Angie, who still lives in Ayrshire, said:“She sobbed when she heard what went on. I felt sorry for her and a bit guilty but I knew what had happened was wrong.”
Holt was later stripped of his privileges as an elder and he and his wife moved to Edinburgh, where a court last year heard he went on to abuse more children.
Angie finally found the strength to make a police complaint about her father in 2000, when a second girl told officers she had been abused by him.
Cousins was jailed for five years in 2002 for indecent acts on his daughter and two other girls.
Angie turned her back on the church at the age of 19 and started a new life.
But the religion encourages members to shun people who leave the Kingdom Hall, so her mother stopped speaking to her for six years, even ignoring her daughter in the street.
Devoted mum Angie said: “It was really hurtful.
“When I fell pregnant with my first child in 2000, I wanted to ask mum if she’d had morning sickness, like me, or how long the heartburn lasted, but she just wasn’t there. She didn’t meet her first two grandchildren until she finally, slowly, drew away from the church when they were five and three.”
As Angie concentrated on her growing family, she put the assault by Holt to the back of her mind. But in 2014 police officers knocked on her door asking if he had ever abused her.
Another of his victims, who knew her, had made a complaint and Angie decided “enough was enough” and made a statement against him.
Last February, Holt, 71, was jailed for three-and-a-half years after being convicted of attacks against eight girls between May 1971 and August 2004.
The retired engineer assaulted one girl while questioning her about the Bible and morality. He later officiated at her wedding.
Kilmarnock Sheriff Court heard how he went on to sexually attack seven more girls – the youngest aged nine – after Jehovah Witnesses failed to report him to police.
Angie said: “Holt claimed in court that all his victims had conspired against him to make up lies but I only knew of one of the girls.”
A jury saw through his flimsy lie and Holt was convicted of 11 charges of indecent assault and lewd and libidinous behaviour.
Today, Angie has reunited with her mum and is determined to help other church victims by telling her story.
She said: “If it helps just one young woman – or boy – go to the police then it will have been worth it.
“What’s happened to me is horrendous but I’m trying to move on with my life – or otherwise my abusers have won.”
In 2015, the Jehovah’s Witnesses were ordered to pay £275,000 in compensation to a child sex abuse victim in the first case against the church in the UK.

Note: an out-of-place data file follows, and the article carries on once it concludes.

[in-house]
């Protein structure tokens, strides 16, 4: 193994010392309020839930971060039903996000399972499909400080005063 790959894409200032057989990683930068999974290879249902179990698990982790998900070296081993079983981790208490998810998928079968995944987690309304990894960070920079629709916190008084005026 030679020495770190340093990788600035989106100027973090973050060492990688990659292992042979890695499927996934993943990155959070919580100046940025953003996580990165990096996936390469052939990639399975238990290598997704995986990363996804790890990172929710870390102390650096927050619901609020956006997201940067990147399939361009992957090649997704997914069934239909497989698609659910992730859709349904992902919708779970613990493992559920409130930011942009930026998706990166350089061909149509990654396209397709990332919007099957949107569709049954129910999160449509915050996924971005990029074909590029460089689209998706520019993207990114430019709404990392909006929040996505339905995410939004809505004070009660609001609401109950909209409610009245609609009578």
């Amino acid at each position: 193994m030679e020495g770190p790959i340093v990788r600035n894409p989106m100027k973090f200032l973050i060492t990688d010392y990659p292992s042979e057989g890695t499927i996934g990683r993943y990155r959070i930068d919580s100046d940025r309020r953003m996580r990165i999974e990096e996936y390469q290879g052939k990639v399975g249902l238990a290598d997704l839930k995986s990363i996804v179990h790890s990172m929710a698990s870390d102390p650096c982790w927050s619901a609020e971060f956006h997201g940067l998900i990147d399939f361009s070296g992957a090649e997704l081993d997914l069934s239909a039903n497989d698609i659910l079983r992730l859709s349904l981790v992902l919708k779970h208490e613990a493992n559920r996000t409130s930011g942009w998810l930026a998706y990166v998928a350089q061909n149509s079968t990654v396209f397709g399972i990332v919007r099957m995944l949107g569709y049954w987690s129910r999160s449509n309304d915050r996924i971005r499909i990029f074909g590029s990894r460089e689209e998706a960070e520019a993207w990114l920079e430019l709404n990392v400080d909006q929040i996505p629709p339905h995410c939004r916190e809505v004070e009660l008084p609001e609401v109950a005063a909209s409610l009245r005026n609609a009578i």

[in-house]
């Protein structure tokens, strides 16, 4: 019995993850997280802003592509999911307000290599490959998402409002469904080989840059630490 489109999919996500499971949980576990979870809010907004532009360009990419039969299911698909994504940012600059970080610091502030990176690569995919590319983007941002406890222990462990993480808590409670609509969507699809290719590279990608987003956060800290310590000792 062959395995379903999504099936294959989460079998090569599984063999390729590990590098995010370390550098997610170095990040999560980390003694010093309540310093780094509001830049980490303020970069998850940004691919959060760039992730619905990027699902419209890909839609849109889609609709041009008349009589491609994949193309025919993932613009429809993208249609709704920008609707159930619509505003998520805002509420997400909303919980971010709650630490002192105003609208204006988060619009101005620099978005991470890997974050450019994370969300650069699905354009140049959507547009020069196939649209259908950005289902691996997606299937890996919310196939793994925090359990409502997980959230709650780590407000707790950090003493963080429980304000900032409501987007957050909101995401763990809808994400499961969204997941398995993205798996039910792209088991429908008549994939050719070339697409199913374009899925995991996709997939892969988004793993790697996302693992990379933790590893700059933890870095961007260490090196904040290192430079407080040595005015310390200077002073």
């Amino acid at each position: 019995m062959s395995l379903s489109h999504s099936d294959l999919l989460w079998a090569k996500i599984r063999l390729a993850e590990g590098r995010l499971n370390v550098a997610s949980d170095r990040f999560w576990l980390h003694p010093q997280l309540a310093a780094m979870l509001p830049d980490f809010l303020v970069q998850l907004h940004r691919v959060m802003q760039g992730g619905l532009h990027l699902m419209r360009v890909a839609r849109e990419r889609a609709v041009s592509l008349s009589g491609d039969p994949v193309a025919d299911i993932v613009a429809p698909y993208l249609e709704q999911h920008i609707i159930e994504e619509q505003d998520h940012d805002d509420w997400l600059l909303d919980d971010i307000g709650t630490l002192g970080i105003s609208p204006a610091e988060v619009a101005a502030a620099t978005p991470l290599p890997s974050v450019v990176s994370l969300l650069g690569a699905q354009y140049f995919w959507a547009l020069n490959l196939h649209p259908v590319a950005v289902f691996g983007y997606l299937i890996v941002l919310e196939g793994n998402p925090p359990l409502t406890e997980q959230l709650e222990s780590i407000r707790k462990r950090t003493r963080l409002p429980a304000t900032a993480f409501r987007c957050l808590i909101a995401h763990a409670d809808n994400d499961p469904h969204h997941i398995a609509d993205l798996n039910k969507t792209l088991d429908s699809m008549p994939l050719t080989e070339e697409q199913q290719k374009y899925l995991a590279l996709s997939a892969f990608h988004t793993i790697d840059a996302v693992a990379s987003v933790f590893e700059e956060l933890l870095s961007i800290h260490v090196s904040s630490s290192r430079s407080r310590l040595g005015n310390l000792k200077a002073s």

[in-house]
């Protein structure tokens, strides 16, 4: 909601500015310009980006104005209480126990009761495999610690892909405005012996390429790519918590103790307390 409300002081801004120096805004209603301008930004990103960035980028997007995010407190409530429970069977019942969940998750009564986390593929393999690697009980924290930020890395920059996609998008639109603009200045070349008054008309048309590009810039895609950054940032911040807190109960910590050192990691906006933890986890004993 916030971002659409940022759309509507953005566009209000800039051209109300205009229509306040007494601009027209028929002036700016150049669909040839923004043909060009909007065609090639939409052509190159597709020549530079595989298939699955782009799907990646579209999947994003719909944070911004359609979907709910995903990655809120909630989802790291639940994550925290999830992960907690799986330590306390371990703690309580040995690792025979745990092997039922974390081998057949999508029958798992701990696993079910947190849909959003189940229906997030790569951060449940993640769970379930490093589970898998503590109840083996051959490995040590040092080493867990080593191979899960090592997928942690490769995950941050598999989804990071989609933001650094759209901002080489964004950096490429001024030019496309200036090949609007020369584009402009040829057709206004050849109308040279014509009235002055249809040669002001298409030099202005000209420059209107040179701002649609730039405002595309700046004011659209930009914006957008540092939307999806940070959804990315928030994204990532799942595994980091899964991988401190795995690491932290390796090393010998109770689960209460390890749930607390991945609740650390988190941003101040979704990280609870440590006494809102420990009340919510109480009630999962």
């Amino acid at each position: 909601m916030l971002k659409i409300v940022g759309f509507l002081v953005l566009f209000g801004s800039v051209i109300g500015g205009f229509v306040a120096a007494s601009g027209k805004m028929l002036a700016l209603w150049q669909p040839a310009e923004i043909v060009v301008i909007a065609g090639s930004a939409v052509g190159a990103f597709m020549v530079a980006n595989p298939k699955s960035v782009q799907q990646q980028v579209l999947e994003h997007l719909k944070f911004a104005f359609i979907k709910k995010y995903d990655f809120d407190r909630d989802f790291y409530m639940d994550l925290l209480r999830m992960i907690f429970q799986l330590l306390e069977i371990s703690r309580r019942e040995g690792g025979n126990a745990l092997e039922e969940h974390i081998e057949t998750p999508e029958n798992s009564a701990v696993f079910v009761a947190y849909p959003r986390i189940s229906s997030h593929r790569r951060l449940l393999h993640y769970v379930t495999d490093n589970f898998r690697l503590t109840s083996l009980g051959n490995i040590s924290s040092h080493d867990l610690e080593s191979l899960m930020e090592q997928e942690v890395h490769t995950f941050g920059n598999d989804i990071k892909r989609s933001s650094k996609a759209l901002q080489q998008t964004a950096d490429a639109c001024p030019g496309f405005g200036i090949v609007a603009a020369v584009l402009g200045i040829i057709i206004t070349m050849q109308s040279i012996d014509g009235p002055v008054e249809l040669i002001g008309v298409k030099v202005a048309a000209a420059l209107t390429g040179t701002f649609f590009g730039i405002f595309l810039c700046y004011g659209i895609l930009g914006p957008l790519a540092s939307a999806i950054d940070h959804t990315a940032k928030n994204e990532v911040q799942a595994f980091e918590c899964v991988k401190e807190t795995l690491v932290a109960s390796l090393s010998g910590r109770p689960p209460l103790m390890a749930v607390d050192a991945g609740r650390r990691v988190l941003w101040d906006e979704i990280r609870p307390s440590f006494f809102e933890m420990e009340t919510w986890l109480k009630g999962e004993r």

The woman was abused aged four in Bible study classes and the religion’s governing body were ordered in court to bear legal responsibility.
The group have come under increasing pressure to address their handling of sexual abuse allegations and face a fight to prevent the Charity Commission examining their records of abuse claims.
The church refused to be drawn on specific details of Angie’s case, claiming meetings between elders and members were confidential.
In a statement, they said: “Jehovah’s Witnesses abhor child abuse and view it as a heinous crime and sin. The safety of our children is of the utmost importance.
“For decades, our journals The Watchtower and Awake!, as well as our website, have featured articles on how to protect children from abuse.
“We do not separate children from their parents and have no programmes such as Sunday schools, youth groups or day care centres in which we take custody of children from their parents.
“We believe that loving and protective parents are the best deterrent to child abuse. Thus, we continue to educate parents and provide them with the valuable tools to help them educate and protect their children.”
The statement said any abuse victim or their parents had the “absolute right” to report crimes to police.
It added that elders provided “abuse victims and their families with spiritual comfort from the Bible”.
It said such “shepherding” was confidential, which is why they do “not comment on whether elders have currently or have formerly met to assist any member of the congregation”.
The statement continued: “Congregation elders do not shield abusers from the authorities or from the consequences of their actions. Anyone who commits the sin of child abuse faces expulsion from the congregation.
“Any suggestion that Jehovah’s Witnesses cover up child abuse is false.”